Trade Zone: Looking at EPM - Click Here to Download PDF
Equine protozoal myeloencephalitis (EPM) is one of the most common causes of neurological problems in horses. The parasite that causes this disease is a one-celled protozoan that invades the brain and spinal cord and affects nerves that control the horse’s movements.
The first description of EPM in horses was published in 1970. It took several more years before research began to unravel some of the mysteries of this debilitating disease, and we are still learning about it. Most EPM cases in horses are caused by the protozoan Sarcocystis neurona, though some are caused by a protozoan called Neospora hughesi. S. neurona is found in North, Central, and South America and parasitizes several hosts including the cowbird, raccoon, cat, skunk, armadillo, sea otter, and opossum. The horse is an accidental host that picks up the parasite when eating feed contaminated with feces from an animal shedding oocysts. The most common mode of infection in Thoroughbreds is consumption of feed contaminated with opossum feces.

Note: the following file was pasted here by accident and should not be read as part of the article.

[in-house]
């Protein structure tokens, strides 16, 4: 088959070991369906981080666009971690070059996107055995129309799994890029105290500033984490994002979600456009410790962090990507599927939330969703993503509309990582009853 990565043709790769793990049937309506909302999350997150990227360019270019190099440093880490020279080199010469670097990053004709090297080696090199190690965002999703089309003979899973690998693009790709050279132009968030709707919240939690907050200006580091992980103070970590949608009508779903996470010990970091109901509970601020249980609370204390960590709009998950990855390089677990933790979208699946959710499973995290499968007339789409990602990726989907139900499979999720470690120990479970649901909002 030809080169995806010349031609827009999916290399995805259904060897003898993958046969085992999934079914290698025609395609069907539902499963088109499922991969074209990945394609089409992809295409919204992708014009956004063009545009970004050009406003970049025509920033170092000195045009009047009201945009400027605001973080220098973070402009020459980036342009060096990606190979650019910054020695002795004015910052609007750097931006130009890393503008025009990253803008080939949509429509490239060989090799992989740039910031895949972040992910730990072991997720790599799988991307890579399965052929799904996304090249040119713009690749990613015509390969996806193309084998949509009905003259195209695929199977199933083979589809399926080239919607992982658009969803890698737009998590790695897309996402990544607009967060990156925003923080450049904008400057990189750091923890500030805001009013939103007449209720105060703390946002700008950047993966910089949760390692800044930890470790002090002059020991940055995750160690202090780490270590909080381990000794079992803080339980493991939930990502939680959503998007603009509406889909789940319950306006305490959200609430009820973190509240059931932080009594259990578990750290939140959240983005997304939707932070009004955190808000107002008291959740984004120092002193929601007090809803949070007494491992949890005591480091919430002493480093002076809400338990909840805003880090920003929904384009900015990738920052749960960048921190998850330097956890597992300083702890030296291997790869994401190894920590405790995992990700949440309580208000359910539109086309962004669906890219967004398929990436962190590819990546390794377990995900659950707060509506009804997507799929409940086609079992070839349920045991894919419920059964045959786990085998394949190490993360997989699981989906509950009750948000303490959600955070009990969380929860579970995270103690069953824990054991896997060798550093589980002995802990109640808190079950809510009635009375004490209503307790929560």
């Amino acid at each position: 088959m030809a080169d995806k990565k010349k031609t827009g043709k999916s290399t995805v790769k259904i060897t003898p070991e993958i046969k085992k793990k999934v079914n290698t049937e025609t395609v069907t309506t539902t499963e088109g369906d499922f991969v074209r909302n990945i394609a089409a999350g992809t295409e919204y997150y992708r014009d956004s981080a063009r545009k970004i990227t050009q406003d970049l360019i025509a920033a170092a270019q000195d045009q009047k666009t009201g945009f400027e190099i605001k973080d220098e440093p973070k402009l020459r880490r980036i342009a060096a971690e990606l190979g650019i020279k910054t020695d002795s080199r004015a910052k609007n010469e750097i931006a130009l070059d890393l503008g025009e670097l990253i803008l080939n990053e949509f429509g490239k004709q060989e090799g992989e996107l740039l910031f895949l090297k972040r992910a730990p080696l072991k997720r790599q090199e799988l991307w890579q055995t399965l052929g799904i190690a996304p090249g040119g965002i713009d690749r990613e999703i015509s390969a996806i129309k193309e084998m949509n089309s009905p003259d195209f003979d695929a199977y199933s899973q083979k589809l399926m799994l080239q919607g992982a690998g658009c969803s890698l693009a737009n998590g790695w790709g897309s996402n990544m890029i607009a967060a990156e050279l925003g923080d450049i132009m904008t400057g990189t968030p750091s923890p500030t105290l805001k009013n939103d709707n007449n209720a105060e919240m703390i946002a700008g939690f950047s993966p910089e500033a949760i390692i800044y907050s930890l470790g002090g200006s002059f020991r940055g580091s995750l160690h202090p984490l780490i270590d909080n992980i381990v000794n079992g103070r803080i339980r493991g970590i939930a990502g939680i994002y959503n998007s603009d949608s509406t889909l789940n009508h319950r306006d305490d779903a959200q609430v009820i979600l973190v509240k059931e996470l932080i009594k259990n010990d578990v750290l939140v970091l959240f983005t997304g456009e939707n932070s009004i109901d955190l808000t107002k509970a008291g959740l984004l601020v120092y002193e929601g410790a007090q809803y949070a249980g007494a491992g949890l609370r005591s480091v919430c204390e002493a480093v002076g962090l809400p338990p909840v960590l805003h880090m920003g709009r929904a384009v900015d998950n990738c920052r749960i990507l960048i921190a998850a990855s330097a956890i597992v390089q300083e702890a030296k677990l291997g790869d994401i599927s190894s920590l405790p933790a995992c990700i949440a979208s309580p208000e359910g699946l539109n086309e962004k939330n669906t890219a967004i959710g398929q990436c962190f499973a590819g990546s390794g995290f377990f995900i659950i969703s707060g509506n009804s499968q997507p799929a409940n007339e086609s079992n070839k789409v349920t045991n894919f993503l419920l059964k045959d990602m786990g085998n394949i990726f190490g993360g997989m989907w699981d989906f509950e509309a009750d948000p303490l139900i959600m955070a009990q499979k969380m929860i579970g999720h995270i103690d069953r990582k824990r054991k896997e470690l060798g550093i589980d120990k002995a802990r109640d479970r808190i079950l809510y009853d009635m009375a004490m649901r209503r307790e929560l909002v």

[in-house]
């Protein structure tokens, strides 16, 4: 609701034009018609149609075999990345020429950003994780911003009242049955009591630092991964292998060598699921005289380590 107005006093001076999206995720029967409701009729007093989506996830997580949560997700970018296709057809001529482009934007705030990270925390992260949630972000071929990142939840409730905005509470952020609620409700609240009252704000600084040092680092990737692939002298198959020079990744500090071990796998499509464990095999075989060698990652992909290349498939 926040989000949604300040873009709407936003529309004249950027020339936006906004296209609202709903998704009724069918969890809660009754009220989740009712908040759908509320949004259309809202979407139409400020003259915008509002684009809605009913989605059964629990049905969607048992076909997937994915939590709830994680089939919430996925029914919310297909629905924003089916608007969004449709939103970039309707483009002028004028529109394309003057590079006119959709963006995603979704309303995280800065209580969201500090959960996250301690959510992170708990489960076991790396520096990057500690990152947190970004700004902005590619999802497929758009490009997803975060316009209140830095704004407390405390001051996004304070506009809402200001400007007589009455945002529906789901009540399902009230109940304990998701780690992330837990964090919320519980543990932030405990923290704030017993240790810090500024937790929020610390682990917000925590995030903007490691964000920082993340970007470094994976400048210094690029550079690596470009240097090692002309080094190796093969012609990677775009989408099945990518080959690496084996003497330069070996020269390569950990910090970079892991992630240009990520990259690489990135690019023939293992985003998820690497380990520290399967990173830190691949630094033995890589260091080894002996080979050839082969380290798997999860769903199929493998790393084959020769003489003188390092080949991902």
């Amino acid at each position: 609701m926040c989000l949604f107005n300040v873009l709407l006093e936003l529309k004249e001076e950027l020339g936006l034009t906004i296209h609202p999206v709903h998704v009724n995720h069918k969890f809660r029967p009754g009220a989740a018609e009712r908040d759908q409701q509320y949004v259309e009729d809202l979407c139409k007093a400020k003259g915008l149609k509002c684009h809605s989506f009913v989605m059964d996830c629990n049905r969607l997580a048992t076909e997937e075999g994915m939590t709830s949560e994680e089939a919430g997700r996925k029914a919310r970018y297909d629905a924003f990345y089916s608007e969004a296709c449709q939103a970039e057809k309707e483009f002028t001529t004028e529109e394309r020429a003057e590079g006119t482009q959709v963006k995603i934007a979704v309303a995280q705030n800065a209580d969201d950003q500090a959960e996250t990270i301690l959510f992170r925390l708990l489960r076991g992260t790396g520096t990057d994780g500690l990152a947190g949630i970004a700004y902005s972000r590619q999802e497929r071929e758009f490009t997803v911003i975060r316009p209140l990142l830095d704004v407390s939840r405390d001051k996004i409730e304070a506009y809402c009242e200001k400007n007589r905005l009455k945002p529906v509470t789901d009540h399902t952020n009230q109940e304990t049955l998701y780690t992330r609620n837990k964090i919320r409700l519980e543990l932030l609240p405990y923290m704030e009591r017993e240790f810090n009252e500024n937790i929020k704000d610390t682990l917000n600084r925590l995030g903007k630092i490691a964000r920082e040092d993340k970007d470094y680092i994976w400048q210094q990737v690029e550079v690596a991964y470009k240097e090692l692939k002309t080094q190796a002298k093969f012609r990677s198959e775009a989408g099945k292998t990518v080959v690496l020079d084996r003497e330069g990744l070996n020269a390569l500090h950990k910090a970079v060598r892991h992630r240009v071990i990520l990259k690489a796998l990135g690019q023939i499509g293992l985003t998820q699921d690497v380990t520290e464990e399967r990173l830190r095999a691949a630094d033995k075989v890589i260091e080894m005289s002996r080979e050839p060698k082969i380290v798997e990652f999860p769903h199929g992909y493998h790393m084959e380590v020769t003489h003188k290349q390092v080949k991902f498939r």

If the parasite gets past the horse’s natural defenses and invades the brain or spinal cord, the horse can show signs of EPM. If the parasite attacks the spinal cord, primary signs are ataxia (inability to control muscle movements), stumbling and incoordination, weak and wobbly gait, multi-limb lameness, and muscle atrophy.
If the parasite attacks the brain, which happens less commonly, signs may include depression, blindness, behavioral changes, seizures, and cranial nerve paralysis (affecting facial muscles, hindering ability to chew or swallow, with head-tilting and atrophy of various head muscles).
Dr. Nicola Pusterla, associate professor at the University of California-Davis, says about 10% of the neurological case load at their large animal hospital is diagnosed as EPM. “We also see a second organism that causes it. N. hughesi was once thought to be just a disease of the western part of the U.S., but we know now it is more widespread,” said Pusterla.
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